After the 31st of October there is no turning back, Brexit will be a fact. On the day that the United Kingdom is leaving the European Union, everything will change for Brits and EU passengers. EUclaim explains the changes that you should keep in mind and how to prepare for the no deal Brexit.
Brexit and the withdrawal act
withdrawal act is accepted by British parliament and ensures that all European
legislation is made into national British law. After Brexit, each separate law
will then be scrutinized and assessed to the plans of the British government.
Until then, all European legislation applies. Furthermore, the UK adapted the
rules regarding open skies, allowing all current airlines to still conduct
flights from and to the UK. EasyJet already created easyJet Europe with a
registration in Vienna, Austria to avoid Brexit impacts on their flight
Brexit and your right to compensation
The withdrawal act also includes Regulation 261/2004, establishing your passenger rights when your flight is delayed, cancelled, overbooked or you when missed your connecting flight. This means that British law adopted Regulation 261/2004 and you are still entitled to compensation for significant delays just like you were before.
Brexit and your travel insurance
As a European passenger visiting the UK you will need world coverage on your travel insurance. The EHIC (European Health Insurance Card) is no longer valid in the UK and won’t cover your health requirements. If you use specific medications, you have to check before you travel if you are allowed to bring these.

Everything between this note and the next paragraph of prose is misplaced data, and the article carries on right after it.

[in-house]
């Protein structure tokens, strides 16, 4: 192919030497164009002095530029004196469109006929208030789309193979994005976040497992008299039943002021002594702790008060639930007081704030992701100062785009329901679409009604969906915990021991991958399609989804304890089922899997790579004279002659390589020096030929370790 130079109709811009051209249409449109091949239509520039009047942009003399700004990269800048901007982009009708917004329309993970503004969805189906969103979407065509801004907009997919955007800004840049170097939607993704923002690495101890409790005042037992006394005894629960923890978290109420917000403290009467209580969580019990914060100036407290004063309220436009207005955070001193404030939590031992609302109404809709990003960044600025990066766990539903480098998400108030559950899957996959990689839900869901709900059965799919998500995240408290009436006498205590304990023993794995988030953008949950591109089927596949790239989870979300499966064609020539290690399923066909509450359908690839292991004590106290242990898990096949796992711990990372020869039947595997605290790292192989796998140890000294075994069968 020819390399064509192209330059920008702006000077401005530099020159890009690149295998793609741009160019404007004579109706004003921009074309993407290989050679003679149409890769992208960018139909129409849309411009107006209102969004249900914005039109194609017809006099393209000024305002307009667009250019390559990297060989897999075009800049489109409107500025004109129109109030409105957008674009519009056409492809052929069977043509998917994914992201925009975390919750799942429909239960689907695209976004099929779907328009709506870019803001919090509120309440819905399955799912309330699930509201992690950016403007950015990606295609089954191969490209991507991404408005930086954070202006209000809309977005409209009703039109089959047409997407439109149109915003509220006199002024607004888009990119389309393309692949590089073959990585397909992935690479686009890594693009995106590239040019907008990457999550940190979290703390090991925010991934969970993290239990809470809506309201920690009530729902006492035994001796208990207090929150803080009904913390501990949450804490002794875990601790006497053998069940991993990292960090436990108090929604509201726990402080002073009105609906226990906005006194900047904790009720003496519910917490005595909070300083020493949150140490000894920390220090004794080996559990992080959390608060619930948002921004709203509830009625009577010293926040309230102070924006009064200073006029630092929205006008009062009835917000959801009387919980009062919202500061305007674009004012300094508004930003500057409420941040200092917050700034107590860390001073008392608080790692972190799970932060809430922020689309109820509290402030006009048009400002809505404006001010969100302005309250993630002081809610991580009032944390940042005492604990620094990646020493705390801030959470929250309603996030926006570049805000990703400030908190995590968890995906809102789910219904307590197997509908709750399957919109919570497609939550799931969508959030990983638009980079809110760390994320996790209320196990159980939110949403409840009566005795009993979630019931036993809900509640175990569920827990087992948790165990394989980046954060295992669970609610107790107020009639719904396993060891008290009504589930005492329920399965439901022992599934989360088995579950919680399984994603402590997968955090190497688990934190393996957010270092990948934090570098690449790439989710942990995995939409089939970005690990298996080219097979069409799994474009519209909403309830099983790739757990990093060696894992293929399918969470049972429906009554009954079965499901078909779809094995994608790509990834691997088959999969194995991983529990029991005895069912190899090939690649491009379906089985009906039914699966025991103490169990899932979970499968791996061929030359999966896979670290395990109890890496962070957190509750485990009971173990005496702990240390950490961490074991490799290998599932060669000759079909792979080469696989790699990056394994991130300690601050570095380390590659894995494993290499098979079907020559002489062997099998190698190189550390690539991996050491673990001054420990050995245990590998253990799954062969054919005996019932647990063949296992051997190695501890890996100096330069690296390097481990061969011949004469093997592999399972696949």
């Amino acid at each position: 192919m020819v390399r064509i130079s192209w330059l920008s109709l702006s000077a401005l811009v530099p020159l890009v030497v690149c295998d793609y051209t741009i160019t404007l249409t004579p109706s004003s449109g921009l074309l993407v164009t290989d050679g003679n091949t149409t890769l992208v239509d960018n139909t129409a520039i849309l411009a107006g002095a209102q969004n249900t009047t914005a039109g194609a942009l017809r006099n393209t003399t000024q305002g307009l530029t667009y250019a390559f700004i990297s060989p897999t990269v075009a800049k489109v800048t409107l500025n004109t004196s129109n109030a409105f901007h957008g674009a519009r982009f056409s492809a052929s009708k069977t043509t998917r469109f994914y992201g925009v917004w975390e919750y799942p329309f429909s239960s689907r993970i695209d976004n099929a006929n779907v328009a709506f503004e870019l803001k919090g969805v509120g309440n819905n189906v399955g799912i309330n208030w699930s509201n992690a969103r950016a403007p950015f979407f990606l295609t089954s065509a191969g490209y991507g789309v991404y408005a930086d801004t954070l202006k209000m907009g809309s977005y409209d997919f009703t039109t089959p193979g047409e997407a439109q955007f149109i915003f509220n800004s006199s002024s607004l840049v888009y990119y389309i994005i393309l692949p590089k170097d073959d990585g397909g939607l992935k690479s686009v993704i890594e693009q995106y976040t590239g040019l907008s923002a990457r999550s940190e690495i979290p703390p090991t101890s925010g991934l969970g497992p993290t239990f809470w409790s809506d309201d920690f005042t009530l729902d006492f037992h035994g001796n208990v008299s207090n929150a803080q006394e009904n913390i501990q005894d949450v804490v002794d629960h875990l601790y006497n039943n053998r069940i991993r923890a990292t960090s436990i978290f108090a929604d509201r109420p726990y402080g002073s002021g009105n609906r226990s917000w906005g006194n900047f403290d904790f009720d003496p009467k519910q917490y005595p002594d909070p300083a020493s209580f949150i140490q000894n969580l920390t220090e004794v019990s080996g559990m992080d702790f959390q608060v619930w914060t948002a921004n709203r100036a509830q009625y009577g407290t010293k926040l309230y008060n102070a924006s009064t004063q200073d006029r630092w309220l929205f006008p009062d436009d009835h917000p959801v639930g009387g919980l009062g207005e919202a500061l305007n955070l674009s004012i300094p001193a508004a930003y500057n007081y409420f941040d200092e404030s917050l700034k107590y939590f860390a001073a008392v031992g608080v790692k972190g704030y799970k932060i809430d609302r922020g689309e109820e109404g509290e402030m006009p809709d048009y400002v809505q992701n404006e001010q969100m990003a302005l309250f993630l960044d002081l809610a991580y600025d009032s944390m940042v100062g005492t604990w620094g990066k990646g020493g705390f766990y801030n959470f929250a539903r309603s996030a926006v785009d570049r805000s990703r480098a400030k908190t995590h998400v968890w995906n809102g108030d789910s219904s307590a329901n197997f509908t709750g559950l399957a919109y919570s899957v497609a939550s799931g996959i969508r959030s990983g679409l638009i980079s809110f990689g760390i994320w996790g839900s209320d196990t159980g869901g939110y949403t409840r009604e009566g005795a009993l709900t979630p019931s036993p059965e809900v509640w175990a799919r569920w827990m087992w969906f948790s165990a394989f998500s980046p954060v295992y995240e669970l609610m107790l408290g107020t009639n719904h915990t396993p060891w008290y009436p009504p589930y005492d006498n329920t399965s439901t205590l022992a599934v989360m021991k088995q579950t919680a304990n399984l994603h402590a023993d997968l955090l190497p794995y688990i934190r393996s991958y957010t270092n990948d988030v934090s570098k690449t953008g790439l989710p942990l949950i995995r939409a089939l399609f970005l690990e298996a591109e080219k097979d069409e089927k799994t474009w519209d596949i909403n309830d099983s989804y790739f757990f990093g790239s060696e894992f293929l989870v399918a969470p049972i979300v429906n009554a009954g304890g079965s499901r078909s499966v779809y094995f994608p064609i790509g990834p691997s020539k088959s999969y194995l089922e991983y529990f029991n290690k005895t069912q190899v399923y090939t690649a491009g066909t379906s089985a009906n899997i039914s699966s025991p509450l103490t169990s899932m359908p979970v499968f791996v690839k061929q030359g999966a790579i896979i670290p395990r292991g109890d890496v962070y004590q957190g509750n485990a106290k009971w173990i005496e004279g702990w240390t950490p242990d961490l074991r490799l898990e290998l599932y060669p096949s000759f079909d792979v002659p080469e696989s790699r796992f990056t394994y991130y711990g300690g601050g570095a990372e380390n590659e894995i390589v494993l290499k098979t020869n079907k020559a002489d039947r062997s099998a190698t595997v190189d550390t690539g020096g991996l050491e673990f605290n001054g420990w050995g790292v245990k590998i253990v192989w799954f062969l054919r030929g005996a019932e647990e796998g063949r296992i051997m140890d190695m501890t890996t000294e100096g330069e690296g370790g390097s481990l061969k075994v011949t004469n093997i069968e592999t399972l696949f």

Brexit and customs
of bringing goods, medications or money will change after Brexit. In addition,
the rules for bringing pets along on your journey is not as simple as it used
to be. There are stricter rules for crossing borders and you are not more often
at risk of your luggage being searched. You will also have to pass passport
control when travelling between the UK and the EU. Crossing the border will
simply take more time.
Brexit and extra roaming costs
When the UK
leaves the EU the use of your phone outside of Britain (or in Britain when you
are visiting the UK) will become more expensive. The agreements made between
European Union members will no longer apply for Britain. Phone users are
advised to be careful when using their phone outside of the European Union as
costs might add up quickly.
The withdrawal deadline and what happens next?
The withdrawal act has to arrange a period of transition in the UK and is meant for discussing the next steps. In March 2020, the withdrawal act ends and Britain has to be fully adapted to a situation without the EU and the arrangements that were made. That means that after Brexit the British government will get even busier preparing the country for the next step of separation from the EU. No one can predict what this will look like, we have to wait and see.
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